H1B Specialty Occupation Worker

H-1B Visa

 

Specialty Occupation Worker

What is H-1B visa?

The H-1B visa allows U.S. employers to hire foreign workers to come to the U.S. and work for the employers in professional positions. A professional position is a position that is in a ‘specialty occupation’ and must require a bachelor’s degree or above as a minimum for entry into the occupation in the U.S. It is authorized under the Immigration and Naturalization Act Section 101(a)(15)(H)(i)(b).

Who can apply for H-1B visa?

U.S. employers to hire foreign professionals in specialty occupations, such as engineers, programmers, computer analysts, financial analysts, consultants, scientists, lawyers, accountants, or professionals with Bachelor’s or above.

• Foreign nationals providing services related to U.S. Department of Defense cooperative research and development projects or co-production projects.

• Professional Nurses entering the U.S. to perform complex job duties or supervise nursing operations

• Fashion models of distinguished merit and ability.

Special Requirements and limitations of H-1B visa:

• The job position that offered by the U.S. employer must be a specialty occupation.

• The H-1B visa applicant must have the credential and ability to work in the specialty occupation offered by the employer

• The H-1B visa applicant must have a bachelor’s degree or above, and/or the equivalent in work experience as required in the offered specialty occupation.

• Labor Condition Application (LCA) Requirement: The H-1B petitioner must obtain a certified LCA from the U.S. Department of Labor.

• There is an annual numerical H-1B cap of 65,000 that can be issued in a fiscal year. The cap only applies to new H-1B petitions, it does not apply to H-1B holders who intent to extend the stay or to change employer.

• The H-1B visa is a temporary non-immigrant visa. To stay in the U.S. has a general limitation of 6 years maximum. If a H-1B applicant has used up his or her 6-years H-1B in the U.S., the applicant has to be out of the U.S. for a year before the applicant can apply for new H-1B quota again. There are exceptions to the 6-year limitation under the rules of AC21. One basic rule under AC21 is that H-1B status can be extended in one-year increments if the green card process was started at least 365 days prior to the H-1B extension request. A green card process could mean (i) a labor certification application was filed with the U.S. Department of Labor; or (ii) a form I-140 was filed with the US Citizenship and Immigration Services if no labor certification is required. Another rule is that if an I-140 petition has already been approved but priority date of the beneficiary is not current, i.e. immigrant visa number is not available at the time, the applicant may apply for three-year extensions of H-1B status.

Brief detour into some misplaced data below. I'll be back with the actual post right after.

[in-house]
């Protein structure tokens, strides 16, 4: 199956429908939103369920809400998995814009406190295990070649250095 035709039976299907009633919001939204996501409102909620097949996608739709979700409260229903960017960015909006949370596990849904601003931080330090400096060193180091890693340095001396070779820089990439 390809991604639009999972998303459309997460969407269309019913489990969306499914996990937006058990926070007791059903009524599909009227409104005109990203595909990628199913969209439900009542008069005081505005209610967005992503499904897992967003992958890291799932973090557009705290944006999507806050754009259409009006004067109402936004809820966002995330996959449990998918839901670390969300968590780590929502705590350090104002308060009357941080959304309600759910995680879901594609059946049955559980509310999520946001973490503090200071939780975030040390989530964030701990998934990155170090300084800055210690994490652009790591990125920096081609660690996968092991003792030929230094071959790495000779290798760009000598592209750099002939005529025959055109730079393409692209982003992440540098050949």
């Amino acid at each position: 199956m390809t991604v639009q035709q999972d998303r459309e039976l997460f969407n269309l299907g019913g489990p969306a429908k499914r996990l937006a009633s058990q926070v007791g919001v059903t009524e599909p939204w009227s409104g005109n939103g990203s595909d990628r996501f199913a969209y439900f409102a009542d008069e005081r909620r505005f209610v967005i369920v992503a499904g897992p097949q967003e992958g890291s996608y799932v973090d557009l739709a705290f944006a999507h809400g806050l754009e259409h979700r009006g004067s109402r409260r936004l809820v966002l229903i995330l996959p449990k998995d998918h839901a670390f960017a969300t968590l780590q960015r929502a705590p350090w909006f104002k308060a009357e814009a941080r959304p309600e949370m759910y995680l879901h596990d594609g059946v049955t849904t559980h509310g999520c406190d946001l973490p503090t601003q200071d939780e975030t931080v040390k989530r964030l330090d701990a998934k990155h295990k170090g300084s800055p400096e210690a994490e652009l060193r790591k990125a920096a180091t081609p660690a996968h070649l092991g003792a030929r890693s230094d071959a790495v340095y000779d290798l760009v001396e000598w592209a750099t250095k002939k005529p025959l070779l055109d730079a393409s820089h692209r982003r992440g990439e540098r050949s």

What is a specialty occupation?

A ‘specialty occupation’ is one that requires: (a) A theoretical and practical application of a body of specialized knowledge; and (b) the attainment of a bachelor’s or higher degree in the specific specialty (or its equivalent) as a minimum for entry into the occupation in the U.S.

How to apply for H-1B visa?

• If you are not in the United States at this time, the employer should use form I-129 to file H-1B petition with the USCIS; and then the H-1B visa applicant should use forms DS-156 and DS-157 to apply the H-1B visa at a U.S. Consulate office.

• If you are currently in the United States and in a status other than H-1B, your employer should use form I-129 to petition for the H-1b status for you. Your spouse and children should use form I-539 to apply for H-4 status.

• If you are already in the United States and in the H-1B status and wish to extend the period of stay, your employer should use form I-129 to apply for the H-1B extension for you. Your spouse and children should use form I-539 to apply for H-4 status extension.

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